Read about Sci|Art NanoLab in UCLA Today!
Imagine the “Impossible”
Creativity is the fundamental source of innovation in any endeavor. Unfortunately, current educational models generally focus on the development analytical skills at the expense of creative thought. Sponsored by UCLA's Art|Sci Center, the Department of Design Media Arts (DMA) at UCLA and the California NanoSystems Institute (CNSI), the Sci|Art NanoLab is a highly competitive, 2-week summer program for high school juniors and seniors interested in collaborating with diverse and notable minds to challenge traditional, polarized perspectives of the arts and sciences.
Interdisciplinary at its core, nanoscience research requires fresh ways of thinking and new methodologies. The future of nanotechnology is determined not just by scientific knowledge, but also by the application of creative thought and imagination that go beyond a traditional reductionist approach. The advantage of an artistic approach to nanotechnology lies in its ability to address challenges from a more holistic and general view, to conceive of new ways to deal with complexity which, when combined with science, provide a powerful new direction for invention and creation.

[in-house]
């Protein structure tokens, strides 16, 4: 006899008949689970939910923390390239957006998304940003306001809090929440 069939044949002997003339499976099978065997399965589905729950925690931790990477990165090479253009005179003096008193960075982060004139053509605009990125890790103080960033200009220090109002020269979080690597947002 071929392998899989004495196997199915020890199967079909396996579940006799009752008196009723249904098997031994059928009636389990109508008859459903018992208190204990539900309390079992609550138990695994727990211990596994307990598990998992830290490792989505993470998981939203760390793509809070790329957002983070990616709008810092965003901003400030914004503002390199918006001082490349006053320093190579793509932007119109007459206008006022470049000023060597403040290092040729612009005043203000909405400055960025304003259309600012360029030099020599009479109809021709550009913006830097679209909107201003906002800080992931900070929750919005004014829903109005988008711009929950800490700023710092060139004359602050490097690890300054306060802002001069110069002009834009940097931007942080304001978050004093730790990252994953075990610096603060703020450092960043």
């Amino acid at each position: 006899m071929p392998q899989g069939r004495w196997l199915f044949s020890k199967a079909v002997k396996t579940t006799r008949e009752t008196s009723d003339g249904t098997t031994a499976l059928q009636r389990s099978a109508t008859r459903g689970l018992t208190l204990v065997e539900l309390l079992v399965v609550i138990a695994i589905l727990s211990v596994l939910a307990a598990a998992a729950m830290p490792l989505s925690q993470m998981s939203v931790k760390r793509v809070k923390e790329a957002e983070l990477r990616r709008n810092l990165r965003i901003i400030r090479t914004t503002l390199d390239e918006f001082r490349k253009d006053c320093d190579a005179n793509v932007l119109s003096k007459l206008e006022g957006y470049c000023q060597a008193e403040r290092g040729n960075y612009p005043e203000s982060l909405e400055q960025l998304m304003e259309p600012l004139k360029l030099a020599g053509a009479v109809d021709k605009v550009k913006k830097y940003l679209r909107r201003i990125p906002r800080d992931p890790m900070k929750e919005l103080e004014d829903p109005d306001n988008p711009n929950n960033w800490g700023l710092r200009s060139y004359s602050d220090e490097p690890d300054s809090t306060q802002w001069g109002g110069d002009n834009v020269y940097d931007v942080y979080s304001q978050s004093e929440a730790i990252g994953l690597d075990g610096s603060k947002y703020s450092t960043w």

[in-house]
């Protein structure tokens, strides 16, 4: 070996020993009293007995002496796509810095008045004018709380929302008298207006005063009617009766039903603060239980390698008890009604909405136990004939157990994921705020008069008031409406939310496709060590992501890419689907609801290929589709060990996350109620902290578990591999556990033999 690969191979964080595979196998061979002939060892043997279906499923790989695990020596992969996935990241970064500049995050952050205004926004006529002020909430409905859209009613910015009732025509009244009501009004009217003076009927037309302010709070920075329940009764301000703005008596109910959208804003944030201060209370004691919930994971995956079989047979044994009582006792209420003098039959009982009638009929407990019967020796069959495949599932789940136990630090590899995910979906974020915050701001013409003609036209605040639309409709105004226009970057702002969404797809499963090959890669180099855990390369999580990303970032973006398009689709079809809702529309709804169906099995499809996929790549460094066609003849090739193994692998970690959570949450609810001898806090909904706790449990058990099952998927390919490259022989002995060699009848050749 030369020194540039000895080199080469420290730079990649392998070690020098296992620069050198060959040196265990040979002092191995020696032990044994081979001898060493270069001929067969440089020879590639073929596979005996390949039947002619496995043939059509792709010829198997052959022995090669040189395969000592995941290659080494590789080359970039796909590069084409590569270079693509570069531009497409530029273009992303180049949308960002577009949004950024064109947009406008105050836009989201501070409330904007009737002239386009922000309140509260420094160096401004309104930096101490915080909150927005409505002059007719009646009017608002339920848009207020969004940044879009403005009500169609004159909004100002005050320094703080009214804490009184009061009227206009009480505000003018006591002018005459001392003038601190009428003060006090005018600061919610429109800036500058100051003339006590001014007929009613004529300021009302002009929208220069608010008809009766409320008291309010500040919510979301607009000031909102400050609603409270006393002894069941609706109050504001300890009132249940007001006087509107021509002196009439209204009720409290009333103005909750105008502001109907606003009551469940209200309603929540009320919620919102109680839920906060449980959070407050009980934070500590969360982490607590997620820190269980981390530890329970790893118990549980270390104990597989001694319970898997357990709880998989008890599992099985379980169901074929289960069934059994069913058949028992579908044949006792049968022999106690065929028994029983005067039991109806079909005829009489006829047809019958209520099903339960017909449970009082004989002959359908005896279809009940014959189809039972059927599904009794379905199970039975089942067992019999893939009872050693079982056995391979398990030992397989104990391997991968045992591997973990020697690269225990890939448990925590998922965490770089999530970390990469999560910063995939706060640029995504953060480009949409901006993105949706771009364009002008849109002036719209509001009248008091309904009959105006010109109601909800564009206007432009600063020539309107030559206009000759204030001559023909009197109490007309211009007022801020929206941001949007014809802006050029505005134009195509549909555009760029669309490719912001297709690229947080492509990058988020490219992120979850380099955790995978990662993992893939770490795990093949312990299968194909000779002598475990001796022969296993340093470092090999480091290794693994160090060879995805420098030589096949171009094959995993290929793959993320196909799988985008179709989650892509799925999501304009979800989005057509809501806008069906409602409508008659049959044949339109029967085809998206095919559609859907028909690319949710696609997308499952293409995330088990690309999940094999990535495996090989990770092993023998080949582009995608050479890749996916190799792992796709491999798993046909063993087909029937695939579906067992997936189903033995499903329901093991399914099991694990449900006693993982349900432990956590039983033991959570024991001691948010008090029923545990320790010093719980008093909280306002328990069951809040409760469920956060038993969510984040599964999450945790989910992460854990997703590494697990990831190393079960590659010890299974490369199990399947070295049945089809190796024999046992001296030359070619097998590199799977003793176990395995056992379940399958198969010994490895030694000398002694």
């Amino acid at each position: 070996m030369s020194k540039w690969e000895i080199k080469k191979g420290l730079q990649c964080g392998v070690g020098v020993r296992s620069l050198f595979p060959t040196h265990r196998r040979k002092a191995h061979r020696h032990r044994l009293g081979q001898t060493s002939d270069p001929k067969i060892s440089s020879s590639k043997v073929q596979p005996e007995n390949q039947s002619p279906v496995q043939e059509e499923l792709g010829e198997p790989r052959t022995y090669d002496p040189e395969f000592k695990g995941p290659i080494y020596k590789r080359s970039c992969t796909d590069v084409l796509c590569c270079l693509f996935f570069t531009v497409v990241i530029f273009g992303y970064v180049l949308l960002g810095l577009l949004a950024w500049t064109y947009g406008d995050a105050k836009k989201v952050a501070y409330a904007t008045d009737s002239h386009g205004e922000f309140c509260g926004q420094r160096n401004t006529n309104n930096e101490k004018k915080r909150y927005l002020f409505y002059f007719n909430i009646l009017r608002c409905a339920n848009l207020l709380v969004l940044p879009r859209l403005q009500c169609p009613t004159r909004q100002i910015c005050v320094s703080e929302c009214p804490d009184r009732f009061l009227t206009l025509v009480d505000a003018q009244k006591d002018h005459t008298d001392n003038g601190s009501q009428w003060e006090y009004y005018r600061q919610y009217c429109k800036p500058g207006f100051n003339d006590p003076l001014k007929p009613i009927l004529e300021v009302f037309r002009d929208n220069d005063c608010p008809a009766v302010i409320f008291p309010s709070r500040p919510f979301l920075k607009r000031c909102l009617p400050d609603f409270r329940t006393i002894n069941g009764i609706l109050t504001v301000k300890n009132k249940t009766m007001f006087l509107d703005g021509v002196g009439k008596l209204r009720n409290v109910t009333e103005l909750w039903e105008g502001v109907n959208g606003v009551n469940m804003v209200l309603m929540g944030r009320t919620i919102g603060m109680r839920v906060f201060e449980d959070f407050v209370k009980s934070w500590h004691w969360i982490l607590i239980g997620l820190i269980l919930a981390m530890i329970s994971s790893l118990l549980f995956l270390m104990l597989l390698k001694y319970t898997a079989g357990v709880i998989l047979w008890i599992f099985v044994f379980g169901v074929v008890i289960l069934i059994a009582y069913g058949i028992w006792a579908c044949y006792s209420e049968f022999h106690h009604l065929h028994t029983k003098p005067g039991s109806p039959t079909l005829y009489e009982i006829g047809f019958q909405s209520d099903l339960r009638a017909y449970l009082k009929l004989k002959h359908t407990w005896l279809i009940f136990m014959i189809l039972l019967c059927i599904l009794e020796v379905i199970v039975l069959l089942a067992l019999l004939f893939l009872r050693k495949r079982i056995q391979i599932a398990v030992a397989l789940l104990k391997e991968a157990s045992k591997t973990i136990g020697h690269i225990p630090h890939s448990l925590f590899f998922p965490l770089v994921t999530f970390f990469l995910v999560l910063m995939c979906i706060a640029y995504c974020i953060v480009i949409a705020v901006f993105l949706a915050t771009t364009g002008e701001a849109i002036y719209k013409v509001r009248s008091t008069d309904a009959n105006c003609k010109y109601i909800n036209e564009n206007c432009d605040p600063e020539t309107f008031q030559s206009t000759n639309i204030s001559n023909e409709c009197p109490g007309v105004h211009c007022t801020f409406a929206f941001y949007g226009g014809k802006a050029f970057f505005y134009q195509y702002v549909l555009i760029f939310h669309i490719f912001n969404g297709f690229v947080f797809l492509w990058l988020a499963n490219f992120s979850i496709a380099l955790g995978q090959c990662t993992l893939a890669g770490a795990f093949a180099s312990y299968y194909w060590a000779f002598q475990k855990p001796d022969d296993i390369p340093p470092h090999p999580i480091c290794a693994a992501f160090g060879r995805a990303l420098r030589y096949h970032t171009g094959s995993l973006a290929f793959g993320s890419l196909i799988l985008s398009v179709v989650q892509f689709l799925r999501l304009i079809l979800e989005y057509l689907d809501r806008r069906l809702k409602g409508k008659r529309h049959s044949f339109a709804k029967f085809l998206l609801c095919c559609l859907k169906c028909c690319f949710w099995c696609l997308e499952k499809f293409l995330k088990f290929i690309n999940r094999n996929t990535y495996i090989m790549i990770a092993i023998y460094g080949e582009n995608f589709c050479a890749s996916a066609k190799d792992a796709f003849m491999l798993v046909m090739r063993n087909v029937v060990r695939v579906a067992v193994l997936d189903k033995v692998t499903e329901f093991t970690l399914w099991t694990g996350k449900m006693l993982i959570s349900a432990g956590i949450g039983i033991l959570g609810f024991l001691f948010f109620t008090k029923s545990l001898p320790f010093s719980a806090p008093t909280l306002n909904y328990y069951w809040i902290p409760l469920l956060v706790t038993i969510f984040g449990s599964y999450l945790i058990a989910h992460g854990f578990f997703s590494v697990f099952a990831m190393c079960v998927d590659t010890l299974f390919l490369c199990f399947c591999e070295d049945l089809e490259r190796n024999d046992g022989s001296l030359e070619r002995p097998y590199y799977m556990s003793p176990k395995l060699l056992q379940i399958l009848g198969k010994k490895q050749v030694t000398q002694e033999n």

During this intensive 2-week program, students will make connections between cutting edge scientific research, popular culture and contemporary arts. Through historical retrospective, surveys of current art-science collaborations as well as science fiction movie screenings, students will be exposed to the interface of science, art and culture with a focus on multi-disciplinary collaborations that explore the possibilities and implications of technological innovation. Lab visits, workshops, hands-on experiments, and meetings with world renowned scientists will be balanced with visits to museums, daily movie screenings and meetings with famous contemporary artists who collaborate with scientists.
You can also view the Sci | Art NanoLab website.
This program is open to high school students that are graduating seniors or will be juniors and seniors in the fall. Admission to the program is by instructor consent. As part of the application process, applicants will be asked to submit a 500-word essay. View the essay topics for more information about the essay process. Although not required, we strongly encourage students to submit a Letter of Recommendation from a teacher or counselor. Recommenders may submit their comments via email. Please remember that even after you have been approved, official enrollment is on a first-come, first-served basis.